Disgruntled dog owners fall foul of Wetherspoon's dog ban
- Credit: Michael Robinett
Heatwave Britain prompted a row in Whittlesey after dog owners fell foul of Wetherspoon’s ban on dogs – both inside and outside of their pub.
The pub chain owns The George in Market Square and has extended their dining area with an al fresco assortment of chairs and tables out front.
But the ban on dogs remains – and some residents are furious.
“I was having breakfast with my daughter and dog: we sat outside,” one disgruntled customer told a community Facebook page.
“The dog lay under the table causing no harm but the manager came out with our breakfast and she told us to eat quickly; we never got our coffees we paid for either.”
Another wrote that “three people had been served their beers when the waitress saw they had a dog with them lying down quietly beneath the table.
“They had to leave their drinks and go. I felt so sorry for them.
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“I could understand it if they had gone inside but it seemed a bit extreme when they were sat inside the Market Place."
Another said: “There was nothing wrong with us being there, we just had to go because we had our dog with us.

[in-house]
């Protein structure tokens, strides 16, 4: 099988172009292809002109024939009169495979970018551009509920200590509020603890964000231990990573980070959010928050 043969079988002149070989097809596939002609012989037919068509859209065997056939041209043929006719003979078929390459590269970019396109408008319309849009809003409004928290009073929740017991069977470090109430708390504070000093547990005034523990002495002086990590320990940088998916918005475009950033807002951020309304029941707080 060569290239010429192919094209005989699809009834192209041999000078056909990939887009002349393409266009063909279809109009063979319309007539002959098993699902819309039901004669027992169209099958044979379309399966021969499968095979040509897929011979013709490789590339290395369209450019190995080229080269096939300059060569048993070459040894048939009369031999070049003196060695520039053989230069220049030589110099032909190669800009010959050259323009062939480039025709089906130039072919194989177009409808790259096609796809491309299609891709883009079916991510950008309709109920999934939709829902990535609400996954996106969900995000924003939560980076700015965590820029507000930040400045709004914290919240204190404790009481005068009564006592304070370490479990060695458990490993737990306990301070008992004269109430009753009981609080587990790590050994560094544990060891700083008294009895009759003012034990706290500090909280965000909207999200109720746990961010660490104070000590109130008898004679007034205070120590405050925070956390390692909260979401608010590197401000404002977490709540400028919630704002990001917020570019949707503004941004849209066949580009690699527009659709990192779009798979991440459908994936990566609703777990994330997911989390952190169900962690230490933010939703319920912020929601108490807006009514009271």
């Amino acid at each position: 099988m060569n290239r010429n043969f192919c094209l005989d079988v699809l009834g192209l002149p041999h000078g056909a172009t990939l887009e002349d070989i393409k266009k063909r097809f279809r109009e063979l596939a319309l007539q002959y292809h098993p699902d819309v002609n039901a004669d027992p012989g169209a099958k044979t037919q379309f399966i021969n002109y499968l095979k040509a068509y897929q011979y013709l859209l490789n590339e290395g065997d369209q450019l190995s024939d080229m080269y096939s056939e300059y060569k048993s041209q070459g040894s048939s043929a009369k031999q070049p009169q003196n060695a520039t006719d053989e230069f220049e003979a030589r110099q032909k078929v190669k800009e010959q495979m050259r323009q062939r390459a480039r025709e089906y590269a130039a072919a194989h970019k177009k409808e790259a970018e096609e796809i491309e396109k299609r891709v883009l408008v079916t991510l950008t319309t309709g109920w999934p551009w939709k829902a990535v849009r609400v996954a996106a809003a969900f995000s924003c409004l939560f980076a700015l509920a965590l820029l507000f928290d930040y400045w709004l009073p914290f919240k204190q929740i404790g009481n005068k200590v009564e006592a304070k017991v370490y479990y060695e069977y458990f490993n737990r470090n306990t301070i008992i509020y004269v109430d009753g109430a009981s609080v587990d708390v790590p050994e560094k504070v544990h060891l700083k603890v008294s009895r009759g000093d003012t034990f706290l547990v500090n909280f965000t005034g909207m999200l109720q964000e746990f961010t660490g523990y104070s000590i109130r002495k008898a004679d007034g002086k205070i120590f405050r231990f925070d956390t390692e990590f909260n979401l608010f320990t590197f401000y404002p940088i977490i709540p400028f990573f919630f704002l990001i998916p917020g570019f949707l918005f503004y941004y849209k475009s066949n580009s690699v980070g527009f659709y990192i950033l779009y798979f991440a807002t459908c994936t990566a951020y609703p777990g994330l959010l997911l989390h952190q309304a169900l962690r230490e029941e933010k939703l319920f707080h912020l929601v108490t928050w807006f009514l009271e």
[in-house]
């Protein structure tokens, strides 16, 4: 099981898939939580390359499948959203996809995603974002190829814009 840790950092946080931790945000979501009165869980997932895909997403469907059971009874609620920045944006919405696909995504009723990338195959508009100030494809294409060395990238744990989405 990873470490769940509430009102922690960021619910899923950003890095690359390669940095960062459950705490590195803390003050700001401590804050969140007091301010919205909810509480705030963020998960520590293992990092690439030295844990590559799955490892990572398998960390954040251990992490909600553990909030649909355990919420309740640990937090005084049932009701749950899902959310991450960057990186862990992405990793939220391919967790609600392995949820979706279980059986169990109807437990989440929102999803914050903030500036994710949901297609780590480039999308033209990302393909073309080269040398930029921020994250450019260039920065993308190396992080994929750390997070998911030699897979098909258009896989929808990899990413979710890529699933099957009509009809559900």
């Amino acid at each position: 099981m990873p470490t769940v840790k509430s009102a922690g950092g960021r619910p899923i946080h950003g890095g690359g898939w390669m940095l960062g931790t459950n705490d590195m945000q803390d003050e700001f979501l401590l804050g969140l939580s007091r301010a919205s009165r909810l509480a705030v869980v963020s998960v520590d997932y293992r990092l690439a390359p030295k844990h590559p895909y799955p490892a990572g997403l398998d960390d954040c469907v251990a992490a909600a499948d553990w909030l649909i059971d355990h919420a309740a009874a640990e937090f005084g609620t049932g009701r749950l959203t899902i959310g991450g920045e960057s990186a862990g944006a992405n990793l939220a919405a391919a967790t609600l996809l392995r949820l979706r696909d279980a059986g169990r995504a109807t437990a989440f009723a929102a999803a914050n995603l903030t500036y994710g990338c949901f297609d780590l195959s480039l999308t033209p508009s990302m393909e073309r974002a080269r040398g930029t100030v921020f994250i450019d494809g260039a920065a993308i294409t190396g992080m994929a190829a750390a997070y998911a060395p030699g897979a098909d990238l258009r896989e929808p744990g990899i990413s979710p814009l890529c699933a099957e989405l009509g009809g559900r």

“You just lost custom because of your stupid rules.”
The George Hotel, like all JD Wetherspoon pubs, does not allow dogs anywhere on its premises.
Like many pubs, restaurants and cafes, it has recently been granted a pavement licence to extend its outdoor dining area further into the market square.
But doubt has emerged whether their arrangement with Fenland Council permits them to ask customers to leave if they were sitting out front with their pets.
As the pavement licence extends into a public space, customers sitting within its boundary may be within their rights to stay if they had a dog with them.
Eddie Gershon, a Wetherspoon spokesperson, explained dogs are not allowed in its pubs.
“The tables and chairs in the market square are part of The George pub and as such the ruling applies there too,” he said.
A Fenland District Council spokesperson said their licensing manager will call the pub to find out where exactly the customers were sitting.
If they were within the pub’s premises boundary, then the chain’s ‘no dog policy’ would apply.
But if they were sat within the area of the pavement licence on the Market Square, then the customer may have been within their rights to have stayed at the pub with their dog.
At The George, the outside drinking area has been roped off to include a section of the Market Square.
Chris Newman, owner and chef at the nearby Homme Nouveau restaurant, believes he has the perfect solution – drop in on him.
He said the restaurant is open from Wednesday to Sunday from 10am “and we welcome dogs in our courtyard, have water and bowls for them and treats”.
He also feels it important to “support local independent eateries."
Mr Newman added: “All dogs are welcome to sit with you as you enjoy lunch or even just a coffee.”
While some felt everyone should stick to JD Wetherspoon’s ban on dogs in pubs, others argued the Market Square is a public space and they should be permitted.